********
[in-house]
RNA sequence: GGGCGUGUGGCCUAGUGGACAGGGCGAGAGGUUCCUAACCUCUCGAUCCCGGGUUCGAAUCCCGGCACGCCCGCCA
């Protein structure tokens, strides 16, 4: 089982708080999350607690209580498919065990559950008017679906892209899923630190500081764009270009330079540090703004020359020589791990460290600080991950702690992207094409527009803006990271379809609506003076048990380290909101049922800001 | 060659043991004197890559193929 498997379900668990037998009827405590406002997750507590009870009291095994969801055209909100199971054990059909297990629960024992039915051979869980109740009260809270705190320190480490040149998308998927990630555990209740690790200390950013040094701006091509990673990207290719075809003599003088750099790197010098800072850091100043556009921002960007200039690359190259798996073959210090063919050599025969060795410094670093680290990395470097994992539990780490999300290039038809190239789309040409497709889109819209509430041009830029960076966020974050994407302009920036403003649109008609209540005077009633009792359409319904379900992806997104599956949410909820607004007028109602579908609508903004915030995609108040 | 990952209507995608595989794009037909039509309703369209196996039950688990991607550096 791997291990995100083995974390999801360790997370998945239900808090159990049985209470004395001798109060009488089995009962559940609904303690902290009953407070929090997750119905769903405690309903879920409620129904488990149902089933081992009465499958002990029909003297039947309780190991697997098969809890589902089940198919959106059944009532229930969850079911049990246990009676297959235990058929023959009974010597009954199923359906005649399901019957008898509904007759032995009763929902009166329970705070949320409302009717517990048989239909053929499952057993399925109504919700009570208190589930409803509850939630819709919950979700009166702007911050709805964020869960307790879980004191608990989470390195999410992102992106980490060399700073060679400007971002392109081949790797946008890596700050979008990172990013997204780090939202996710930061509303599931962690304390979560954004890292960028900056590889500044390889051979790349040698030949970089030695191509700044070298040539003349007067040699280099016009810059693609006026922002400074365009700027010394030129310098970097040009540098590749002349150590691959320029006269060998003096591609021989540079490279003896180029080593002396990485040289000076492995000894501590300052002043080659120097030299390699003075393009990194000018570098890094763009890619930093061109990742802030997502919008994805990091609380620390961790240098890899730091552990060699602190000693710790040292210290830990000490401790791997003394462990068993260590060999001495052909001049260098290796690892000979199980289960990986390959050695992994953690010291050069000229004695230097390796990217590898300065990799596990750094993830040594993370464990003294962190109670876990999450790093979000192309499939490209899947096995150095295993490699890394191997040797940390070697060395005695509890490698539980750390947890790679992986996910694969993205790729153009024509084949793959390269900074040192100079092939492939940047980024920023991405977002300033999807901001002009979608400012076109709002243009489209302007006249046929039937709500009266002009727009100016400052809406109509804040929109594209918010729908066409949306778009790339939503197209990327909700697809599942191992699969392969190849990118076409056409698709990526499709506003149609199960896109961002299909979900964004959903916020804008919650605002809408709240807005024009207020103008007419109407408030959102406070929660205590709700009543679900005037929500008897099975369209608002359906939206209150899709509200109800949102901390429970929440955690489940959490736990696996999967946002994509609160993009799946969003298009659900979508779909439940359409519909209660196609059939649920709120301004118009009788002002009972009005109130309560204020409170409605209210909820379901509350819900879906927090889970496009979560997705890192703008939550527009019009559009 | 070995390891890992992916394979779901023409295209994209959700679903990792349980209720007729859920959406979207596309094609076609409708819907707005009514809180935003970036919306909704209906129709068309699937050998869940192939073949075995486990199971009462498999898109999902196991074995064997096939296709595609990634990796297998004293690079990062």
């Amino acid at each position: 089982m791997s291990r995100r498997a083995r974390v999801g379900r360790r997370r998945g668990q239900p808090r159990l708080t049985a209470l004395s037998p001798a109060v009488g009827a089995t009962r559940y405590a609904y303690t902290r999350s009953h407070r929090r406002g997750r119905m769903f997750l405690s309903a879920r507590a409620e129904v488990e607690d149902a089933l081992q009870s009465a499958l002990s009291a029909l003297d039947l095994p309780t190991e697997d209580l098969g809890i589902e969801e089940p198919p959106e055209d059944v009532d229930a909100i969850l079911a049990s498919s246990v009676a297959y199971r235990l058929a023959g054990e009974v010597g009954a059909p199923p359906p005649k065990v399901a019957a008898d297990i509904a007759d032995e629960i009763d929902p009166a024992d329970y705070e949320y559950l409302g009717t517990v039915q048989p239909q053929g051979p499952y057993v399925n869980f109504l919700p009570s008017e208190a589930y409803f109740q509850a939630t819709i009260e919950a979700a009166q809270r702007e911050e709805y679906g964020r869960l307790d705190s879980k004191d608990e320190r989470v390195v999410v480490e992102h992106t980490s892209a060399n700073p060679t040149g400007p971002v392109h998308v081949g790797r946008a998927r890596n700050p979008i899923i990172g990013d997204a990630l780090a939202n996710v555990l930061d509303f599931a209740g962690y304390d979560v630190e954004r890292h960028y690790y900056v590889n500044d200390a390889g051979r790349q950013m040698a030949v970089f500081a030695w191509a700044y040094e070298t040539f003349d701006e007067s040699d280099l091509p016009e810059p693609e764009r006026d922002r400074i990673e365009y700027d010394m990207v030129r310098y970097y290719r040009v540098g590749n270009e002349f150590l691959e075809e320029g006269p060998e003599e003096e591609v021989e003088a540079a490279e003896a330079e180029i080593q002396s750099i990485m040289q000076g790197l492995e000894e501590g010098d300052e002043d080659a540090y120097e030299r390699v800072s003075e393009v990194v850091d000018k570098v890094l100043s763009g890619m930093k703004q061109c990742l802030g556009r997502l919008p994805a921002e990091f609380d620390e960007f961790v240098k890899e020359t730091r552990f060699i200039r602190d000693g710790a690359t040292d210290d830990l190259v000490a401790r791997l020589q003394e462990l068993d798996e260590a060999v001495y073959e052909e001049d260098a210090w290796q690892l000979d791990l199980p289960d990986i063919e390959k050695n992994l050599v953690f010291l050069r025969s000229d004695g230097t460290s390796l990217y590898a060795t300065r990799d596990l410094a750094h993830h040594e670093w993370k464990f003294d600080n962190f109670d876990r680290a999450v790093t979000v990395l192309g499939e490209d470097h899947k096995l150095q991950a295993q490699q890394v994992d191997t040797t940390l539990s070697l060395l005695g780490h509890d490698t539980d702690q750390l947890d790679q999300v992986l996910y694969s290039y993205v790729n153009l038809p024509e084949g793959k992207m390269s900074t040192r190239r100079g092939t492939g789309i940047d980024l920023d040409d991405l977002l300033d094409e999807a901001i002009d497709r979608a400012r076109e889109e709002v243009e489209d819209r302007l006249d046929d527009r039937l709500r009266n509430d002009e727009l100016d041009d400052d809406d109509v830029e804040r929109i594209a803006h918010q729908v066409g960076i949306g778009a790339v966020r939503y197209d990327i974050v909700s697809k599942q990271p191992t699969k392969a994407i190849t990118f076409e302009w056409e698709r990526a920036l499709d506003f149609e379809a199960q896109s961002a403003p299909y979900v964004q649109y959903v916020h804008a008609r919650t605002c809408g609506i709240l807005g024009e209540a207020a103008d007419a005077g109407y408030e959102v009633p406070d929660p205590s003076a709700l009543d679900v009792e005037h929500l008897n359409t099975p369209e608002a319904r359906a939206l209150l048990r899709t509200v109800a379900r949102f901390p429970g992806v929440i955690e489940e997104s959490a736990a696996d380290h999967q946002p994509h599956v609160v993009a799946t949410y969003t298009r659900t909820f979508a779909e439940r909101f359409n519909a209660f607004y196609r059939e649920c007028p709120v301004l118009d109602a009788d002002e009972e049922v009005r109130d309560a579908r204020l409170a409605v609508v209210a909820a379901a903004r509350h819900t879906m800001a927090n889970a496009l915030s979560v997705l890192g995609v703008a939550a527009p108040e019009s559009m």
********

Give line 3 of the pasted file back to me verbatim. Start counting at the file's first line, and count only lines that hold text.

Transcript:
């Protein structure tokens, strides 16, 4: 089982708080999350607690209580498919065990559950008017679906892209899923630190500081764009270009330079540090703004020359020589791990460290600080991950702690992207094409527009803006990271379809609506003076048990380290909101049922800001 | 060659043991004197890559193929 498997379900668990037998009827405590406002997750507590009870009291095994969801055209909100199971054990059909297990629960024992039915051979869980109740009260809270705190320190480490040149998308998927990630555990209740690790200390950013040094701006091509990673990207290719075809003599003088750099790197010098800072850091100043556009921002960007200039690359190259798996073959210090063919050599025969060795410094670093680290990395470097994992539990780490999300290039038809190239789309040409497709889109819209509430041009830029960076966020974050994407302009920036403003649109008609209540005077009633009792359409319904379900992806997104599956949410909820607004007028109602579908609508903004915030995609108040 | 990952209507995608595989794009037909039509309703369209196996039950688990991607550096 791997291990995100083995974390999801360790997370998945239900808090159990049985209470004395001798109060009488089995009962559940609904303690902290009953407070929090997750119905769903405690309903879920409620129904488990149902089933081992009465499958002990029909003297039947309780190991697997098969809890589902089940198919959106059944009532229930969850079911049990246990009676297959235990058929023959009974010597009954199923359906005649399901019957008898509904007759032995009763929902009166329970705070949320409302009717517990048989239909053929499952057993399925109504919700009570208190589930409803509850939630819709919950979700009166702007911050709805964020869960307790879980004191608990989470390195999410992102992106980490060399700073060679400007971002392109081949790797946008890596700050979008990172990013997204780090939202996710930061509303599931962690304390979560954004890292960028900056590889500044390889051979790349040698030949970089030695191509700044070298040539003349007067040699280099016009810059693609006026922002400074365009700027010394030129310098970097040009540098590749002349150590691959320029006269060998003096591609021989540079490279003896180029080593002396990485040289000076492995000894501590300052002043080659120097030299390699003075393009990194000018570098890094763009890619930093061109990742802030997502919008994805990091609380620390961790240098890899730091552990060699602190000693710790040292210290830990000490401790791997003394462990068993260590060999001495052909001049260098290796690892000979199980289960990986390959050695992994953690010291050069000229004695230097390796990217590898300065990799596990750094993830040594993370464990003294962190109670876990999450790093979000192309499939490209899947096995150095295993490699890394191997040797940390070697060395005695509890490698539980750390947890790679992986996910694969993205790729153009024509084949793959390269900074040192100079092939492939940047980024920023991405977002300033999807901001002009979608400012076109709002243009489209302007006249046929039937709500009266002009727009100016400052809406109509804040929109594209918010729908066409949306778009790339939503197209990327909700697809599942191992699969392969190849990118076409056409698709990526499709506003149609199960896109961002299909979900964004959903916020804008919650605002809408709240807005024009207020103008007419109407408030959102406070929660205590709700009543679900005037929500008897099975369209608002359906939206209150899709509200109800949102901390429970929440955690489940959490736990696996999967946002994509609160993009799946969003298009659900979508779909439940359409519909209660196609059939649920709120301004118009009788002002009972009005109130309560204020409170409605209210909820379901509350819900879906927090889970496009979560997705890192703008939550527009019009559009 | 070995390891890992992916394979779901023409295209994209959700679903990792349980209720007729859920959406979207596309094609076609409708819907707005009514809180935003970036919306909704209906129709068309699937050998869940192939073949075995486990199971009462498999898109999902196991074995064997096939296709595609990634990796297998004293690079990062």